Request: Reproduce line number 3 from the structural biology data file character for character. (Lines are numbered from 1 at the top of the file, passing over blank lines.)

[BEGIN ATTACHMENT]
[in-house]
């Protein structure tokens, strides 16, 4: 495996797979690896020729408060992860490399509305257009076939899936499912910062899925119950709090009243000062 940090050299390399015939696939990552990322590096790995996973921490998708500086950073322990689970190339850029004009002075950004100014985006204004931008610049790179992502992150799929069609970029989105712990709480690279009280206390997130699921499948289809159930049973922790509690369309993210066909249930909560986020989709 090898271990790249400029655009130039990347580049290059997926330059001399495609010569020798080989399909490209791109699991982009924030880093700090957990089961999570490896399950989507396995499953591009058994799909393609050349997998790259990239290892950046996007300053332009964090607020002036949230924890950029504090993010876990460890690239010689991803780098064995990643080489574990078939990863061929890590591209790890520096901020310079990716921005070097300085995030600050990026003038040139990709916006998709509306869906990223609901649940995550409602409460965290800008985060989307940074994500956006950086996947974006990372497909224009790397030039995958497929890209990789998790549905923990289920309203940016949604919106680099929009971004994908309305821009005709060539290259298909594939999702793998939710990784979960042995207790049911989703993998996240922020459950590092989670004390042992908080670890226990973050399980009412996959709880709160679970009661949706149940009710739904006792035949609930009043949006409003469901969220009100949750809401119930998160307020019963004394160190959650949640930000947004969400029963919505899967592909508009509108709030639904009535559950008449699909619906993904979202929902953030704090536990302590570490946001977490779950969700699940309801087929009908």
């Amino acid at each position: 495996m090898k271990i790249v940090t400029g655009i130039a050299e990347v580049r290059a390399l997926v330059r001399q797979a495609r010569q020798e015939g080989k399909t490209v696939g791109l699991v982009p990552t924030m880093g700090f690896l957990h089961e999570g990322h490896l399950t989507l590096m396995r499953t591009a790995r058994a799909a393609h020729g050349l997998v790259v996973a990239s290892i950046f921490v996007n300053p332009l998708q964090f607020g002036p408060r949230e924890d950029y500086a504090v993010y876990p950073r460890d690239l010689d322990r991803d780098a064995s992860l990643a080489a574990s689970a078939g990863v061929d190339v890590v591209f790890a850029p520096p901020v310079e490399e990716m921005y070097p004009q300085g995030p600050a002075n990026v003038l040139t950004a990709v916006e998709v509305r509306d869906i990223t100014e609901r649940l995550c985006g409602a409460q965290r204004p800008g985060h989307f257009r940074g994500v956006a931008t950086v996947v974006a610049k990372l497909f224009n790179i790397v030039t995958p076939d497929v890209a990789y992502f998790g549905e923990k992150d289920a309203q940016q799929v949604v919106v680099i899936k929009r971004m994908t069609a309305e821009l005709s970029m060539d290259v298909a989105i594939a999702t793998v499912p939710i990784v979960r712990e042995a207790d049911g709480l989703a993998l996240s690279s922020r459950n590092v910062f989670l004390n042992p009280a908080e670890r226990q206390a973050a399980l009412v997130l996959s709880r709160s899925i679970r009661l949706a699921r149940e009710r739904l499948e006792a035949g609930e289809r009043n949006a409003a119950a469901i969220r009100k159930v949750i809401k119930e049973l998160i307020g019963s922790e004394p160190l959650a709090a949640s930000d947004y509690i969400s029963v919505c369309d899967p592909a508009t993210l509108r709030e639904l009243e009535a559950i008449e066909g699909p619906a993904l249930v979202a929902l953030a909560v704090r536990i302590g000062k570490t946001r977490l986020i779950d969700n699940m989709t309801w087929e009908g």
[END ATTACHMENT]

């Amino acid at each position: 495996m090898k271990i790249v940090t400029g655009i130039a050299e990347v580049r290059a390399l997926v330059r001399q797979a495609r010569q020798e015939g080989k399909t490209v696939g791109l699991v982009p990552t924030m880093g700090f690896l957990h089961e999570g990322h490896l399950t989507l590096m396995r499953t591009a790995r058994a799909a393609h020729g050349l997998v790259v996973a990239s290892i950046f921490v996007n300053p332009l998708q964090f607020g002036p408060r949230e924890d950029y500086a504090v993010y876990p950073r460890d690239l010689d322990r991803d780098a064995s992860l990643a080489a574990s689970a078939g990863v061929d190339v890590v591209f790890a850029p520096p901020v310079e490399e990716m921005y070097p004009q300085g995030p600050a002075n990026v003038l040139t950004a990709v916006e998709v509305r509306d869906i990223t100014e609901r649940l995550c985006g409602a409460q965290r204004p800008g985060h989307f257009r940074g994500v956006a931008t950086v996947v974006a610049k990372l497909f224009n790179i790397v030039t995958p076939d497929v890209a990789y992502f998790g549905e923990k992150d289920a309203q940016q799929v949604v919106v680099i899936k929009r971004m994908t069609a309305e821009l005709s970029m060539d290259v298909a989105i594939a999702t793998v499912p939710i990784v979960r712990e042995a207790d049911g709480l989703a993998l996240s690279s922020r459950n590092v910062f989670l004390n042992p009280a908080e670890r226990q206390a973050a399980l009412v997130l996959s709880r709160s899925i679970r009661l949706a699921r149940e009710r739904l499948e006792a035949g609930e289809r009043n949006a409003a119950a469901i969220r009100k159930v949750i809401k119930e049973l998160i307020g019963s922790e004394p160190l959650a709090a949640s930000d947004y509690i969400s029963v919505c369309d899967p592909a508009t993210l509108r709030e639904l009243e009535a559950i008449e066909g699909p619906a993904l249930v979202a929902l953030a909560v704090r536990i302590g000062k570490t946001r977490l986020i779950d969700n699940m989709t309801w087929e009908g």